Tuesday, April 27, 2010

I recently read "How The Mighty Fall" by Jim Collins. An excellent business book. The Appendixes alone were amazing. This is a summary of appendix 5 about having the right people in your organization. WOW! Good stuff.

APPENDIX 5: What Makes for the “Right People” in Key Seats?

The right people fit with the company’s core values
◦People often ask, “How do we get people to share our core values?” The answer: you don’t. You hire people who already have a predisposition to your core values, and hang on to them.

The right people don’t need to be tightly managed
◦The moment you feel the need to tightly manage someone, you have made a hiring mistake.
◦If you have the right people, you don’t need to spend a lot of time “motivating” or “managing” them.
◦They’ll be productively neurotic, self-motivated and self-disciplined, compulsively driven to do the best they can because it’s simply part of their DNA.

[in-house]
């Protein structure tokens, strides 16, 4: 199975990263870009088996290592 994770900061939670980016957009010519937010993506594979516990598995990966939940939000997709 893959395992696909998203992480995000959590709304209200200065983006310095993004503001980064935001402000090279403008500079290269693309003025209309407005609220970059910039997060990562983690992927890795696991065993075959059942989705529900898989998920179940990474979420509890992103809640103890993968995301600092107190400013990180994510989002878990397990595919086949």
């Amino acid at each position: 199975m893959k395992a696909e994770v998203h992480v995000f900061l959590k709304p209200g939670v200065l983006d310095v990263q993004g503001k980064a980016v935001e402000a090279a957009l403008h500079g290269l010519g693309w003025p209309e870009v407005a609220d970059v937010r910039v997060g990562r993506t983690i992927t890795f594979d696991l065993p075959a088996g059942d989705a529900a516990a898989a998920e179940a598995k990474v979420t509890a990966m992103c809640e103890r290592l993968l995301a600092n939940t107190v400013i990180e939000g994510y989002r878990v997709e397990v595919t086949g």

The right people understand they do not have “jobs”; they have “responsibilities”
◦They grasp the difference between their task list and their true responsibilities.
◦The right people can complete the statement, “I am the one person ultimately responsible for…”

The right people fulfill their commitments
◦A culture of discipline
◦People view commitments as sacred - they do what they say they will do
◦Equally, this means that they take great care in saying what they will do, careful to never over-commit or to promise what they cannot deliver.

The right people are passionate about the company and its work
◦Nothing great happens without passion, and the right people display remarkable intensity and passion.

The right people display “window and mirror” maturity
◦When things go well, the right people point out the window, giving credit to factors other than themselves
◦They shine a light on other people who contributed to the success and take little credit themselves
◦Yet when things go wrong, they do not blame circumstances or other people for setbacks and failures; they point in the mirror and say, “I’m responsible.”